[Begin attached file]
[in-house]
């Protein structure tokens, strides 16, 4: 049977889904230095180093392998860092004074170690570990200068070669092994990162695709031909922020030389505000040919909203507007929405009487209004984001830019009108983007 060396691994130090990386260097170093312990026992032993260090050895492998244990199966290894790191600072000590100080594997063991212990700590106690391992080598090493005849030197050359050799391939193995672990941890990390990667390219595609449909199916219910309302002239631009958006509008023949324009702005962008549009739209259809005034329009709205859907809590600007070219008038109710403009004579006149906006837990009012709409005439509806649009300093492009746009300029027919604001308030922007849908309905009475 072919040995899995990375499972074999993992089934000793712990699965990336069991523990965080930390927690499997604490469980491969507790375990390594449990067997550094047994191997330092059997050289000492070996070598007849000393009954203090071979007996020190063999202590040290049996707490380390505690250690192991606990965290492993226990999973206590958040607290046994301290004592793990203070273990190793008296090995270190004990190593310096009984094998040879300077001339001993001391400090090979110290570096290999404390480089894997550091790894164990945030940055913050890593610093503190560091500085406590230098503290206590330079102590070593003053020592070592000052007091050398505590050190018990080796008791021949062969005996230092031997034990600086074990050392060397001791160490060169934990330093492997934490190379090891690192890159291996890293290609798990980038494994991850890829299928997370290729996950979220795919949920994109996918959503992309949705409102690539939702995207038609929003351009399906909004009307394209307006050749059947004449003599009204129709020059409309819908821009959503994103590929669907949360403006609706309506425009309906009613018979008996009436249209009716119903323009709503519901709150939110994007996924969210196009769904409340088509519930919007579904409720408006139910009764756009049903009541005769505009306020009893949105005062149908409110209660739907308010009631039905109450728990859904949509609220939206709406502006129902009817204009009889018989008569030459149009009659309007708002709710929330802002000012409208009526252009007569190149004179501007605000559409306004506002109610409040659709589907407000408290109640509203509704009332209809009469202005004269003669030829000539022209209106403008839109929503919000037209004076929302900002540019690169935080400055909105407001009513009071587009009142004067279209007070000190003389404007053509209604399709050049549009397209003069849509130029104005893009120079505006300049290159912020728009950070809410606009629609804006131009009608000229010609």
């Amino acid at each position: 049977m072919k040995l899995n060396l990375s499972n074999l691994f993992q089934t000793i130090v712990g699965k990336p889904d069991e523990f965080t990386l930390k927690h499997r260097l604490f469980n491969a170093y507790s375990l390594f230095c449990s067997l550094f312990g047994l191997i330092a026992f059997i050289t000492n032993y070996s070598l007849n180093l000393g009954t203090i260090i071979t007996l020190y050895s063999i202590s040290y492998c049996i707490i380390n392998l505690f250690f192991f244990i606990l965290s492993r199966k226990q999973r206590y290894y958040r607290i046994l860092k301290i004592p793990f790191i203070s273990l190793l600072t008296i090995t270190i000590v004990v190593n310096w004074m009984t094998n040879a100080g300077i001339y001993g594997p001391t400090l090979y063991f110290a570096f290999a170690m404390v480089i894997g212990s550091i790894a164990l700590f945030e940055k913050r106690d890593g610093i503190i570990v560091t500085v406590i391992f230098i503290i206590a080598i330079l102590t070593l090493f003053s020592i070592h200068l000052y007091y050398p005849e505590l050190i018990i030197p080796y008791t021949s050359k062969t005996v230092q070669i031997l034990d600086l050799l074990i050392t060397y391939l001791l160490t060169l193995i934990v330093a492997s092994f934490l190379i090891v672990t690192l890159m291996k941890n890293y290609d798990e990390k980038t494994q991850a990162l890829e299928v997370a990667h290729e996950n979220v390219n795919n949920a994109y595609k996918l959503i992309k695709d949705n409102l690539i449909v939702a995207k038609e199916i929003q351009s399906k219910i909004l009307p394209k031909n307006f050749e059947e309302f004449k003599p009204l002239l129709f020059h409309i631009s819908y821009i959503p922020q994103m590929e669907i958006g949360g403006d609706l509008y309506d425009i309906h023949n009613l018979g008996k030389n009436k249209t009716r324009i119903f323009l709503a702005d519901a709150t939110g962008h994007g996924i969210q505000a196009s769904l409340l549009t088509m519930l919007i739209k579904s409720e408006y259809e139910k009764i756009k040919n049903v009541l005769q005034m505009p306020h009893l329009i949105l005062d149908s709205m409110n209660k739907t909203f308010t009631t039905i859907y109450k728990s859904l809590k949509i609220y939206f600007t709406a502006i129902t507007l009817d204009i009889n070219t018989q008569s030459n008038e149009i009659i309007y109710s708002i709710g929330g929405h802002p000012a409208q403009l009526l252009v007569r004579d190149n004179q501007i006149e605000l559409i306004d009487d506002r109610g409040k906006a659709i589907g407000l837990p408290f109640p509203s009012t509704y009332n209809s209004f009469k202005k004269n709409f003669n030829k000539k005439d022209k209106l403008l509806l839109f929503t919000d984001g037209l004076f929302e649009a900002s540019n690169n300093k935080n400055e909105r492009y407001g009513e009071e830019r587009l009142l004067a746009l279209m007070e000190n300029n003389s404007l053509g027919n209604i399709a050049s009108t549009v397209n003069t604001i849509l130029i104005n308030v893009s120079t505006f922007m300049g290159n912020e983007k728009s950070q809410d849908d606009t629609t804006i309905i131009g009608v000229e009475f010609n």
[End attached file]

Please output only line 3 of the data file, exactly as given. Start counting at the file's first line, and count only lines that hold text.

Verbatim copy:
């Amino acid at each position: 049977m072919k040995l899995n060396l990375s499972n074999l691994f993992q089934t000793i130090v712990g699965k990336p889904d069991e523990f965080t990386l930390k927690h499997r260097l604490f469980n491969a170093y507790s375990l390594f230095c449990s067997l550094f312990g047994l191997i330092a026992f059997i050289t000492n032993y070996s070598l007849n180093l000393g009954t203090i260090i071979t007996l020190y050895s063999i202590s040290y492998c049996i707490i380390n392998l505690f250690f192991f244990i606990l965290s492993r199966k226990q999973r206590y290894y958040r607290i046994l860092k301290i004592p793990f790191i203070s273990l190793l600072t008296i090995t270190i000590v004990v190593n310096w004074m009984t094998n040879a100080g300077i001339y001993g594997p001391t400090l090979y063991f110290a570096f290999a170690m404390v480089i894997g212990s550091i790894a164990l700590f945030e940055k913050r106690d890593g610093i503190i570990v560091t500085v406590i391992f230098i503290i206590a080598i330079l102590t070593l090493f003053s020592i070592h200068l000052y007091y050398p005849e505590l050190i018990i030197p080796y008791t021949s050359k062969t005996v230092q070669i031997l034990d600086l050799l074990i050392t060397y391939l001791l160490t060169l193995i934990v330093a492997s092994f934490l190379i090891v672990t690192l890159m291996k941890n890293y290609d798990e990390k980038t494994q991850a990162l890829e299928v997370a990667h290729e996950n979220v390219n795919n949920a994109y595609k996918l959503i992309k695709d949705n409102l690539i449909v939702a995207k038609e199916i929003q351009s399906k219910i909004l009307p394209k031909n307006f050749e059947e309302f004449k003599p009204l002239l129709f020059h409309i631009s819908y821009i959503p922020q994103m590929e669907i958006g949360g403006d609706l509008y309506d425009i309906h023949n009613l018979g008996k030389n009436k249209t009716r324009i119903f323009l709503a702005d519901a709150t939110g962008h994007g996924i969210q505000a196009s769904l409340l549009t088509m519930l919007i739209k579904s409720e408006y259809e139910k009764i756009k040919n049903v009541l005769q005034m505009p306020h009893l329009i949105l005062d149908s709205m409110n209660k739907t909203f308010t009631t039905i859907y109450k728990s859904l809590k949509i609220y939206f600007t709406a502006i129902t507007l009817d204009i009889n070219t018989q008569s030459n008038e149009i009659i309007y109710s708002i709710g929330g929405h802002p000012a409208q403009l009526l252009v007569r004579d190149n004179q501007i006149e605000l559409i306004d009487d506002r109610g409040k906006a659709i589907g407000l837990p408290f109640p509203s009012t509704y009332n209809s209004f009469k202005k004269n709409f003669n030829k000539k005439d022209k209106l403008l509806l839109f929503t919000d984001g037209l004076f929302e649009a900002s540019n690169n300093k935080n400055e909105r492009y407001g009513e009071e830019r587009l009142l004067a746009l279209m007070e000190n300029n003389s404007l053509g027919n209604i399709a050049s009108t549009v397209n003069t604001i849509l130029i104005n308030v893009s120079t505006f922007m300049g290159n912020e983007k728009s950070q809410d849908d606009t629609t804006i309905i131009g009608v000229e009475f010609n």